I learned something new about first prime minister Tunku Abdul Rahman when I read a Bernama report about some things Mahatma Gandhi and Bapa Malaysia had in common.
The report, published in FMT on Oct 2 and coinciding with the International Day of Non-Violence which is observed on the birthday of Mohandas Karamchand Gandhi, quoted remarks made by Tunku Sofiah Jewa, the Tunku’s paternal niece.
Among other things, she noted that Tunku and Gandhi were deeply concerned about the well-being of common folk and that they believed independence was meaningless without the spirit of service.
Our leaders today should reflect on this. Do they really care for the well-being of the ordinary Malaysian or are they more concerned about making hay while the sun shines so that they can retire in luxury?
Do they have the spirit of service to the downtrodden that Gandhi and Tunku had or are they more concerned about serving the welfare of fellow elites and family members?
Sofiah narrated a story about the Tunku that I had not heard before. This happened before he became involved in politics.
One day, while Tunku the deputy public prosecutor was in a courtroom in Kedah, he heard a voice resembling that of his father Sultan Abdul Hamid calling out his name.
Sofiah said: “After the case was over, Tunku went to his father’s room in the old palace nearby, reclined on his father’s rocking chair, and fell fast asleep. He then dreamt of his father. ‘Putra, bela lah rakyat’ (Putra, look after the people). Tunku woke up then, but since he was very tired, he fell asleep again.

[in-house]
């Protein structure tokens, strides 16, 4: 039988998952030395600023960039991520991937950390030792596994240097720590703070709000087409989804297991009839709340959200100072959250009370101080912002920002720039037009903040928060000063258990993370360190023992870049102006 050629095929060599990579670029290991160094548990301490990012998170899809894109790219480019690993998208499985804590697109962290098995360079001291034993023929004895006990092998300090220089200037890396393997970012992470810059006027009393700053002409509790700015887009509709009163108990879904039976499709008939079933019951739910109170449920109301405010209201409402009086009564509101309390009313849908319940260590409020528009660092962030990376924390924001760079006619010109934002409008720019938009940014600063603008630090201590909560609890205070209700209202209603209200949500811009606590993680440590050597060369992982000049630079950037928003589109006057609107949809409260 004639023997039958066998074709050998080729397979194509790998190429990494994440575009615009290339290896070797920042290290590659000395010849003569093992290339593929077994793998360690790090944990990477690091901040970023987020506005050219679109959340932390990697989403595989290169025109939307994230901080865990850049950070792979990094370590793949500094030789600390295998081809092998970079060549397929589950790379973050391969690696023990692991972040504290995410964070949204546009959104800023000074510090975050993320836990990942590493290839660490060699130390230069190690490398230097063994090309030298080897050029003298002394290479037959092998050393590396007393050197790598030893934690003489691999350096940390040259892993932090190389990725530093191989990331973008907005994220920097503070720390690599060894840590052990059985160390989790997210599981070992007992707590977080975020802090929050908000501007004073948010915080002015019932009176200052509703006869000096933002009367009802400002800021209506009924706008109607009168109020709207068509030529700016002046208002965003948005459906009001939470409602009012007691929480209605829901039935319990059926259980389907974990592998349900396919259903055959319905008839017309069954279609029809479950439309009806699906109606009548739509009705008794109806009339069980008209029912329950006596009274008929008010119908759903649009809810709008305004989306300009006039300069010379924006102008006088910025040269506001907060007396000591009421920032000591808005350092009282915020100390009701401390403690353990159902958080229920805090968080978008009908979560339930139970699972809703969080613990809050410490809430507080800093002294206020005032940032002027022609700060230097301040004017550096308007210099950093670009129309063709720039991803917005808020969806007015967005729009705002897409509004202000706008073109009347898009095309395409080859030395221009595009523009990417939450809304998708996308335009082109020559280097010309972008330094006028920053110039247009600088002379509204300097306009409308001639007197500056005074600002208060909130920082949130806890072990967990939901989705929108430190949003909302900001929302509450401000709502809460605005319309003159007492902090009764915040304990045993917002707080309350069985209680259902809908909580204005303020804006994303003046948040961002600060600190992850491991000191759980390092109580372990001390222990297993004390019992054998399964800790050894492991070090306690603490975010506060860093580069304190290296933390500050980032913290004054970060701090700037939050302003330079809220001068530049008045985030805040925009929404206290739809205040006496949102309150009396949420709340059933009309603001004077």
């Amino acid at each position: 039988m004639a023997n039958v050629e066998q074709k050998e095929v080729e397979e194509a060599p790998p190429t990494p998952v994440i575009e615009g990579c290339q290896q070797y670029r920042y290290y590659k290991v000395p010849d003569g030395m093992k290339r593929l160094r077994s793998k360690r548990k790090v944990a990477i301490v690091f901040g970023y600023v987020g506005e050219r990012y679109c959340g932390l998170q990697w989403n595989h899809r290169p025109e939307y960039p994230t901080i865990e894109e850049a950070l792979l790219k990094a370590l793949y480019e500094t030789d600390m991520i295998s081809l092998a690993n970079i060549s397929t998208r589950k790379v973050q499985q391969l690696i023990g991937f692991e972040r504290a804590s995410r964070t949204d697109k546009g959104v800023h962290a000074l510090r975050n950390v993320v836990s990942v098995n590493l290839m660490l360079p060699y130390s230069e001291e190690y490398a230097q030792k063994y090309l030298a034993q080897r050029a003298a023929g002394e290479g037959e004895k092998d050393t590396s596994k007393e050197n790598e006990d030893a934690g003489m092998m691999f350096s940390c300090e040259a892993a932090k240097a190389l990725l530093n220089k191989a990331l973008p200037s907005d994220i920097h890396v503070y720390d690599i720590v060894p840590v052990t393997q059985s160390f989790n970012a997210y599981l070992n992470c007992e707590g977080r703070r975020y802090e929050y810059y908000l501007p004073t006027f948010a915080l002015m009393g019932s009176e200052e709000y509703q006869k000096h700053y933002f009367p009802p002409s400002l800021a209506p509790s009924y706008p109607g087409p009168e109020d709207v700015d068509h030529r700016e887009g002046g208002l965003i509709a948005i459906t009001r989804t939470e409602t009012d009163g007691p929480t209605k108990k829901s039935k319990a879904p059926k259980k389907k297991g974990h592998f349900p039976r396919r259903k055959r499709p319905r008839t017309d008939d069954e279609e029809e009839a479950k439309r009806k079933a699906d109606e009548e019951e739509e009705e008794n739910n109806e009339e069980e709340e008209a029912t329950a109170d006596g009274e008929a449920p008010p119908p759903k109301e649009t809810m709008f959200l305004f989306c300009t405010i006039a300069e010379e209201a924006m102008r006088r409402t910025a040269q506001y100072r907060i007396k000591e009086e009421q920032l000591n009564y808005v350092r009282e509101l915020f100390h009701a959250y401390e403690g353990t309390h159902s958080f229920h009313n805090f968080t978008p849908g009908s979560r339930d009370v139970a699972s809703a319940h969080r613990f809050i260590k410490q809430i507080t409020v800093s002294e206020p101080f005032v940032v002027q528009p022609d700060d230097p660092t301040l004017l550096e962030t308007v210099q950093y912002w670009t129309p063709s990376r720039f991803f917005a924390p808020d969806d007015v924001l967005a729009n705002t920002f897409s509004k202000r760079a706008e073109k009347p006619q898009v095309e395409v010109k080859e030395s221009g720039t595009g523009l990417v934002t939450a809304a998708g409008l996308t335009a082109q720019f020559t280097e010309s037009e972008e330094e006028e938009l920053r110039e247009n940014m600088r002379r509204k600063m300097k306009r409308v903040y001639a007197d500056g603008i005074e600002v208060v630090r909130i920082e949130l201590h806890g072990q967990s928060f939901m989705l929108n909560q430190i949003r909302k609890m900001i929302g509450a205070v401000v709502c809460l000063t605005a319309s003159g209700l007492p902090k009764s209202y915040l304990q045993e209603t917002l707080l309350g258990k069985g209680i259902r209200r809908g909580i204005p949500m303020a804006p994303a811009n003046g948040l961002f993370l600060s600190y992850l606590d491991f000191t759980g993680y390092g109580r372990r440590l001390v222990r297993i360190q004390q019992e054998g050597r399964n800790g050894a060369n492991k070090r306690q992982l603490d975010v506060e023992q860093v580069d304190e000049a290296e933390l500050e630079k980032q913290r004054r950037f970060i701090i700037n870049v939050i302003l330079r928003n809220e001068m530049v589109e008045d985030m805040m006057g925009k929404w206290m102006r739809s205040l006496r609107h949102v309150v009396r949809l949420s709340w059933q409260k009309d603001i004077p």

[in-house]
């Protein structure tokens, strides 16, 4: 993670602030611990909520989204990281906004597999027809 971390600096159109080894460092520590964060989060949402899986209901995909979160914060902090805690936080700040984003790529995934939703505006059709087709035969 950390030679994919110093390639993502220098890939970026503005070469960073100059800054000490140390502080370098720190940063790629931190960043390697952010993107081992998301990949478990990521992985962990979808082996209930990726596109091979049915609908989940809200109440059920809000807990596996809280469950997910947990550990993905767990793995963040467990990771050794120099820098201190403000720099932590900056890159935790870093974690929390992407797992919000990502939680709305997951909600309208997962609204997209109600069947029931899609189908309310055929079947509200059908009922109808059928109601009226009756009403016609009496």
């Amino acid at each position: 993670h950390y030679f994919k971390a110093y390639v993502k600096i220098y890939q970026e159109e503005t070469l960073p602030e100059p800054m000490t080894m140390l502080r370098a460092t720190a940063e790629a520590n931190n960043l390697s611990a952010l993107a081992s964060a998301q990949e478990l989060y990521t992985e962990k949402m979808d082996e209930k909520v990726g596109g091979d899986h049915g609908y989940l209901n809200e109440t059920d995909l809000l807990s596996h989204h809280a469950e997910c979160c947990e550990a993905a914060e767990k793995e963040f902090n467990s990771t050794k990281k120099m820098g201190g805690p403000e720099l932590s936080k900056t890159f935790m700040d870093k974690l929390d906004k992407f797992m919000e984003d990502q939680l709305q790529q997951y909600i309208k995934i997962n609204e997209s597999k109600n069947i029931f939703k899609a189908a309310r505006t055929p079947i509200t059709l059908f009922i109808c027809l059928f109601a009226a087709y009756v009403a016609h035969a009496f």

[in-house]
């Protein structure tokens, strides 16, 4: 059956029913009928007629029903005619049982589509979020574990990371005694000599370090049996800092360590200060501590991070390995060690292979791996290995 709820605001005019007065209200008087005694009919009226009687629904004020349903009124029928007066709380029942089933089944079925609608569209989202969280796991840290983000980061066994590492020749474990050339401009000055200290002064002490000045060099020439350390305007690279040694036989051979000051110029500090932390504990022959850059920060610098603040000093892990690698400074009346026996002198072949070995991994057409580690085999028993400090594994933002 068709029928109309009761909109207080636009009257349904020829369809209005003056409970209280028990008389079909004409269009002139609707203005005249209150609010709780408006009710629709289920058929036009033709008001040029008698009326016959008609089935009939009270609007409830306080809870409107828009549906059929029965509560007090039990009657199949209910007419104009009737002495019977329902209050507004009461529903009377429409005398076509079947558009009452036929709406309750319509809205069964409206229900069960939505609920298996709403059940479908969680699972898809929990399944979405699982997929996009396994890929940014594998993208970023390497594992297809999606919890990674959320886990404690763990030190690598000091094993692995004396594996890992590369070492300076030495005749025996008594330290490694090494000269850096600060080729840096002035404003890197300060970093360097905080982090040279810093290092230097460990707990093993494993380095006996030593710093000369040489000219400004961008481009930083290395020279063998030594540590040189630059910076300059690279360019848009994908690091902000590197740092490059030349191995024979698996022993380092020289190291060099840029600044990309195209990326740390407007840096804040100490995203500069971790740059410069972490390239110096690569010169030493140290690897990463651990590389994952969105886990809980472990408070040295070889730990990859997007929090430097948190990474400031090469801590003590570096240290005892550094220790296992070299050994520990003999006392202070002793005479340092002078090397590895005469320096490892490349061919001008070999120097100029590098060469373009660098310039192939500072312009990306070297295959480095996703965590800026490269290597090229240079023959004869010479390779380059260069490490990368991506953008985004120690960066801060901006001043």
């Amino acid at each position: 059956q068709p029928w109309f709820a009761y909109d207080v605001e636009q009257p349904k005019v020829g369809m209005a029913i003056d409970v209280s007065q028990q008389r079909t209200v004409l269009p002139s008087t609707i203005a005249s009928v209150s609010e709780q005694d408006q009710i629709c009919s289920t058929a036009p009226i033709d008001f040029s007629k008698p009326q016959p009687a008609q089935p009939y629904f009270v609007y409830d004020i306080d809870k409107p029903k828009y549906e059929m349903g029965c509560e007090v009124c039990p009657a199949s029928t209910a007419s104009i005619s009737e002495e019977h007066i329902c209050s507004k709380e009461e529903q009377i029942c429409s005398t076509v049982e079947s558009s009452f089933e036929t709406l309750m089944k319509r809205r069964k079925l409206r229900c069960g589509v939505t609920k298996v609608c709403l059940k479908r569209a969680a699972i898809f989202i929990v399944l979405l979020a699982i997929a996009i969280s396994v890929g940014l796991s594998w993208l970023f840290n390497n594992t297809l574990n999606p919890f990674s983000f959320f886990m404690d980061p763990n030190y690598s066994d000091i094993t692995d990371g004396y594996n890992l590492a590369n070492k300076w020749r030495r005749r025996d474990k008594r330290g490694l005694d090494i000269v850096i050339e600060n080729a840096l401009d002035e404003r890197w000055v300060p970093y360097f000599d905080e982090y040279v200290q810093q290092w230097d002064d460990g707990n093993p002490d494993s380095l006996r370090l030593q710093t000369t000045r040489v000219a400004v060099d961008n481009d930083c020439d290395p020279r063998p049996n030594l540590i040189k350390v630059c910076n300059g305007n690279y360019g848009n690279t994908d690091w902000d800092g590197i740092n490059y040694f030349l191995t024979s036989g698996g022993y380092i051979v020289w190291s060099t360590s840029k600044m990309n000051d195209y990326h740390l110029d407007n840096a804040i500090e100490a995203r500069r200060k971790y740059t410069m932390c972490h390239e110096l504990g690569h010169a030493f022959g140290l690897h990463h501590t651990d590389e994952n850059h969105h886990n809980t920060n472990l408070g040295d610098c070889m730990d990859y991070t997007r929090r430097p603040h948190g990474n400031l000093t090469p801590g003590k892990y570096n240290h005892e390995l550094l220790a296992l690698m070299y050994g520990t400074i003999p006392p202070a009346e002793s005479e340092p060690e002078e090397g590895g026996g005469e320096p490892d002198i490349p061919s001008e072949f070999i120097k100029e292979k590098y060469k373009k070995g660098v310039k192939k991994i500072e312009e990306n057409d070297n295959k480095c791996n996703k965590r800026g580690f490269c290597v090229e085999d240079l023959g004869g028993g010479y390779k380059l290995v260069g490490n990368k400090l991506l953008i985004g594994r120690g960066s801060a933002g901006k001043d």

“And can you imagine who he saw in his dream? It was none other than the greatest of Indian nationalists, Mahatma Gandhi, and also the then Indian prime minister Jawaharlal Nehru.
“The signal was clear for Tunku. He knew at once that, like it or not, he was destined to lead his people to freedom. Tunku became president of Umno. And the rest, as they say, is history.”
What a charming story.
Sofiah also said: “If we are truly serious about commemorating Gandhi’s birth anniversary, let us remember what he had said on his last birthday: ‘If you really want to celebrate my birthday, it is your duty not to let anyone be possessed by madness; and if there is any anger in your hearts, you must remove it.’”
The madness that Gandhi is referring to is not the hospital variety; it is unrelated to sensory overload or scholarly eccentricity or depression or suicidal tendencies. He is talking about the madness that makes men act in hurtful and savage ways against fellow humans.
There are more than a few madmen in our midst and you can find them among politicians, NGO leaders, government officials and religious leaders, including preachers.
Most often, madmen prey on our ignorance or gullibility or greed or misplaced ideals to achieve their goals.
Hubris can create madness, as can an inability to think clearly. Fanatical adherence to dogmas or blind loyalty to leaders can create madness. A combination of greed and ambition can create madness, as can extreme fear or anger.